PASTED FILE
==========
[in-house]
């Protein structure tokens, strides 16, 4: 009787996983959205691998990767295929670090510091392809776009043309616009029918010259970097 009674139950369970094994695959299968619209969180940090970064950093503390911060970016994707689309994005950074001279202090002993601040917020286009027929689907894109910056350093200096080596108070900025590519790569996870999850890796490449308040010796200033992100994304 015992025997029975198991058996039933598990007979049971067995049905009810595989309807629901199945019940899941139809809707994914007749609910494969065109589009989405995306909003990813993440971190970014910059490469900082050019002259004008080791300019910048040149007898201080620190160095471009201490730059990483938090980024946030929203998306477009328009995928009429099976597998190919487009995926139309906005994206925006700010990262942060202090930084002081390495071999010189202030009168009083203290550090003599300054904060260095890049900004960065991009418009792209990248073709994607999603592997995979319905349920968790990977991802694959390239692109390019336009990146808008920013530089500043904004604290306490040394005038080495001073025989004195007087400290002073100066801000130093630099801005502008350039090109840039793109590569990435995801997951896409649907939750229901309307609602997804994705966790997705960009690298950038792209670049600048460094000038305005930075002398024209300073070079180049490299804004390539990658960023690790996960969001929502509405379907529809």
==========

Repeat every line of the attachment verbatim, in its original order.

[in-house]
């Protein structure tokens, strides 16, 4: 009787996983959205691998990767295929670090510091392809776009043309616009029918010259970097 009674139950369970094994695959299968619209969180940090970064950093503390911060970016994707689309994005950074001279202090002993601040917020286009027929689907894109910056350093200096080596108070900025590519790569996870999850890796490449308040010796200033992100994304 015992025997029975198991058996039933598990007979049971067995049905009810595989309807629901199945019940899941139809809707994914007749609910494969065109589009989405995306909003990813993440971190970014910059490469900082050019002259004008080791300019910048040149007898201080620190160095471009201490730059990483938090980024946030929203998306477009328009995928009429099976597998190919487009995926139309906005994206925006700010990262942060202090930084002081390495071999010189202030009168009083203290550090003599300054904060260095890049900004960065991009418009792209990248073709994607999603592997995979319905349920968790990977991802694959390239692109390019336009990146808008920013530089500043904004604290306490040394005038080495001073025989004195007087400290002073100066801000130093630099801005502008350039090109840039793109590569990435995801997951896409649907939750229901309307609602997804994705966790997705960009690298950038792209670049600048460094000038305005930075002398024209300073070079180049490299804004390539990658960023690790996960969001929502509405379907529809």